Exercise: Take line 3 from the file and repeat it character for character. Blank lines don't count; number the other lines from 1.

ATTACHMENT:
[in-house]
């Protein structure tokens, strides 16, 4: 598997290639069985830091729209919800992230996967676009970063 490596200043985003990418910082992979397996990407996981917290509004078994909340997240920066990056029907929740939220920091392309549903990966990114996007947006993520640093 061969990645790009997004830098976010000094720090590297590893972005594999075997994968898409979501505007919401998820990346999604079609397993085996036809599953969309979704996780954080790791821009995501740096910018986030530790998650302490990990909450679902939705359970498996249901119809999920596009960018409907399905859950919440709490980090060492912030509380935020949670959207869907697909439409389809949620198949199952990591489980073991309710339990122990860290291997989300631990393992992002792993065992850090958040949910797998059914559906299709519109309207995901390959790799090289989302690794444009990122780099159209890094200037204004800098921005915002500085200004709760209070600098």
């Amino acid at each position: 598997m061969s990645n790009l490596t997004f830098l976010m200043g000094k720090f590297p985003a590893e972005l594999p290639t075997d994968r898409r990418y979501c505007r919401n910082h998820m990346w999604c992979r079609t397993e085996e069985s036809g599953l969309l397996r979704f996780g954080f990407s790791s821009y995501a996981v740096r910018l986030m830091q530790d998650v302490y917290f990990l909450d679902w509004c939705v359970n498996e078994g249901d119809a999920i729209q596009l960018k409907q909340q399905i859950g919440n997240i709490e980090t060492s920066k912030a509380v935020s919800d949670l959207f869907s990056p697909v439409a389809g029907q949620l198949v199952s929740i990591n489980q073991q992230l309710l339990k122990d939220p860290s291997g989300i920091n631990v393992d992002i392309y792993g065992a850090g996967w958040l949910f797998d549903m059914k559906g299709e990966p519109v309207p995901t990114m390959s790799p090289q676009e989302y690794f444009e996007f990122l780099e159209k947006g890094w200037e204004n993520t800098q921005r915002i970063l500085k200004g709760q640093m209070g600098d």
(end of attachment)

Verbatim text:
């Amino acid at each position: 598997m061969s990645n790009l490596t997004f830098l976010m200043g000094k720090f590297p985003a590893e972005l594999p290639t075997d994968r898409r990418y979501c505007r919401n910082h998820m990346w999604c992979r079609t397993e085996e069985s036809g599953l969309l397996r979704f996780g954080f990407s790791s821009y995501a996981v740096r910018l986030m830091q530790d998650v302490y917290f990990l909450d679902w509004c939705v359970n498996e078994g249901d119809a999920i729209q596009l960018k409907q909340q399905i859950g919440n997240i709490e980090t060492s920066k912030a509380v935020s919800d949670l959207f869907s990056p697909v439409a389809g029907q949620l198949v199952s929740i990591n489980q073991q992230l309710l339990k122990d939220p860290s291997g989300i920091n631990v393992d992002i392309y792993g065992a850090g996967w958040l949910f797998d549903m059914k559906g299709e990966p519109v309207p995901t990114m390959s790799p090289q676009e989302y690794f444009e996007f990122l780099e159209k947006g890094w200037e204004n993520t800098q921005r915002i970063l500085k200004g709760q640093m209070g600098d």